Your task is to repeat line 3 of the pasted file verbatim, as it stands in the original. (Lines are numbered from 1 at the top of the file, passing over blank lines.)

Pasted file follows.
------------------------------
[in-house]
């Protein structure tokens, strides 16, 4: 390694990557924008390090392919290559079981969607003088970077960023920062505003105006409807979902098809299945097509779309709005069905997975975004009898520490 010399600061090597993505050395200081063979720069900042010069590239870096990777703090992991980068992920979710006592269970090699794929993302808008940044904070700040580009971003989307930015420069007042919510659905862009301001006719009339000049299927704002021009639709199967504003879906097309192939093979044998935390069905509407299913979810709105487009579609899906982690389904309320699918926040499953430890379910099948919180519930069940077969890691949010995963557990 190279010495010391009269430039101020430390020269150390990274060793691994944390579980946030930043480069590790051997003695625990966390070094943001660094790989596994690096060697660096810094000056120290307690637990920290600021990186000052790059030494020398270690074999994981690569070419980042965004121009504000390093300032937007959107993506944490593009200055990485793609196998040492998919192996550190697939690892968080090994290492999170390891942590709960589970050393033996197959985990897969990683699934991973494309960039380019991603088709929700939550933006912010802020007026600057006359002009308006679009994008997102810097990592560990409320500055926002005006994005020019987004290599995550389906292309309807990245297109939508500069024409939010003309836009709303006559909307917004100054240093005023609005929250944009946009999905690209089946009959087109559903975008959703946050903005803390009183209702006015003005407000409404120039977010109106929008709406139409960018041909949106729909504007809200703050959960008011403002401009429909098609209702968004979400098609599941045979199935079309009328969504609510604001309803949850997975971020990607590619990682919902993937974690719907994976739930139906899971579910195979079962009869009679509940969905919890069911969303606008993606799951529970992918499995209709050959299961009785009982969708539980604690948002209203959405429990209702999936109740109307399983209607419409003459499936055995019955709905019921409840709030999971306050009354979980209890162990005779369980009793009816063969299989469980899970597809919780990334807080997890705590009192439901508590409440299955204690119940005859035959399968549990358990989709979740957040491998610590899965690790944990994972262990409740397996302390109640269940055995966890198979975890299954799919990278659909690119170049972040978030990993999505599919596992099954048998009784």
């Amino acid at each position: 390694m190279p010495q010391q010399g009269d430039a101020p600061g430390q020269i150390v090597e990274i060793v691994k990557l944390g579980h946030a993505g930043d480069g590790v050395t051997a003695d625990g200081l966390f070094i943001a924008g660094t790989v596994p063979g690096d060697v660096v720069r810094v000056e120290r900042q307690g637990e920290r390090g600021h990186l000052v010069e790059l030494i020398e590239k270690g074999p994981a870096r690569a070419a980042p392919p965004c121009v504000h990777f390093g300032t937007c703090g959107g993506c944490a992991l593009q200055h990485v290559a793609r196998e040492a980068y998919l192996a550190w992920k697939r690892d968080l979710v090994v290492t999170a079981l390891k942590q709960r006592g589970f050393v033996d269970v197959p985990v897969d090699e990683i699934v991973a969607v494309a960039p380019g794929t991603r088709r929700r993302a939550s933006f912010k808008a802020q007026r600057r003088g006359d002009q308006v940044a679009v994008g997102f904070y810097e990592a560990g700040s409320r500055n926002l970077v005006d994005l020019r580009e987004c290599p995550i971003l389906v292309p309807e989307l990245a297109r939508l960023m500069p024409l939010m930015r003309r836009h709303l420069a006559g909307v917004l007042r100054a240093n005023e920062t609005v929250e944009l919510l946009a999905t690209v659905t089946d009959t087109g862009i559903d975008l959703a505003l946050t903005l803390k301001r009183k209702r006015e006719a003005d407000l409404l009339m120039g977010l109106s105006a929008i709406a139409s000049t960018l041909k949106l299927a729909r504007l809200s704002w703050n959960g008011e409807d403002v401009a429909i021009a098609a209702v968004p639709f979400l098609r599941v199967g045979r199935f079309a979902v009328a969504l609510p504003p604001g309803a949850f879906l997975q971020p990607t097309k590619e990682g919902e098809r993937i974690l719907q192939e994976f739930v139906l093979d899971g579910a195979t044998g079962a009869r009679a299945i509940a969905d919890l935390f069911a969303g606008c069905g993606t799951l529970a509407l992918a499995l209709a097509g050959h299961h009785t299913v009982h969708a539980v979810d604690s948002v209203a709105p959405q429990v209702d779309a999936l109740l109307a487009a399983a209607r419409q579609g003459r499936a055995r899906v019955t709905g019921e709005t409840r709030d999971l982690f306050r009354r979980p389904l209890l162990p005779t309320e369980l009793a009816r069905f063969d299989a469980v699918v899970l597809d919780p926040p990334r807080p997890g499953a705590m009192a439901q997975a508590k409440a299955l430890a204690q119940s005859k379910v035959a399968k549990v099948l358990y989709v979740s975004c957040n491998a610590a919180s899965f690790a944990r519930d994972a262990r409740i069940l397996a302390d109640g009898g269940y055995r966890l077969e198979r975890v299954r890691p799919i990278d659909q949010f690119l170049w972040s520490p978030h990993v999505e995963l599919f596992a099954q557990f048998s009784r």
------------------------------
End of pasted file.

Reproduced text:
């Amino acid at each position: 390694m190279p010495q010391q010399g009269d430039a101020p600061g430390q020269i150390v090597e990274i060793v691994k990557l944390g579980h946030a993505g930043d480069g590790v050395t051997a003695d625990g200081l966390f070094i943001a924008g660094t790989v596994p063979g690096d060697v660096v720069r810094v000056e120290r900042q307690g637990e920290r390090g600021h990186l000052v010069e790059l030494i020398e590239k270690g074999p994981a870096r690569a070419a980042p392919p965004c121009v504000h990777f390093g300032t937007c703090g959107g993506c944490a992991l593009q200055h990485v290559a793609r196998e040492a980068y998919l192996a550190w992920k697939r690892d968080l979710v090994v290492t999170a079981l390891k942590q709960r006592g589970f050393v033996d269970v197959p985990v897969d090699e990683i699934v991973a969607v494309a960039p380019g794929t991603r088709r929700r993302a939550s933006f912010k808008a802020q007026r600057r003088g006359d002009q308006v940044a679009v994008g997102f904070y810097e990592a560990g700040s409320r500055n926002l970077v005006d994005l020019r580009e987004c290599p995550i971003l389906v292309p309807e989307l990245a297109r939508l960023m500069p024409l939010m930015r003309r836009h709303l420069a006559g909307v917004l007042r100054a240093n005023e920062t609005v929250e944009l919510l946009a999905t690209v659905t089946d009959t087109g862009i559903d975008l959703a505003l946050t903005l803390k301001r009183k209702r006015e006719a003005d407000l409404l009339m120039g977010l109106s105006a929008i709406a139409s000049t960018l041909k949106l299927a729909r504007l809200s704002w703050n959960g008011e409807d403002v401009a429909i021009a098609a209702v968004p639709f979400l098609r599941v199967g045979r199935f079309a979902v009328a969504l609510p504003p604001g309803a949850f879906l997975q971020p990607t097309k590619e990682g919902e098809r993937i974690l719907q192939e994976f739930v139906l093979d899971g579910a195979t044998g079962a009869r009679a299945i509940a969905d919890l935390f069911a969303g606008c069905g993606t799951l529970a509407l992918a499995l209709a097509g050959h299961h009785t299913v009982h969708a539980v979810d604690s948002v209203a709105p959405q429990v209702d779309a999936l109740l109307a487009a399983a209607r419409q579609g003459r499936a055995r899906v019955t709905g019921e709005t409840r709030d999971l982690f306050r009354r979980p389904l209890l162990p005779t309320e369980l009793a009816r069905f063969d299989a469980v699918v899970l597809d919780p926040p990334r807080p997890g499953a705590m009192a439901q997975a508590k409440a299955l430890a204690q119940s005859k379910v035959a399968k549990v099948l358990y989709v979740s975004c957040n491998a610590a919180s899965f690790a944990r519930d994972a262990r409740i069940l397996a302390d109640g009898g269940y055995r966890l077969e198979r975890v299954r890691p799919i990278d659909q949010f690119l170049w972040s520490p978030h990993v999505e995963l599919f596992a099954q557990f048998s009784r």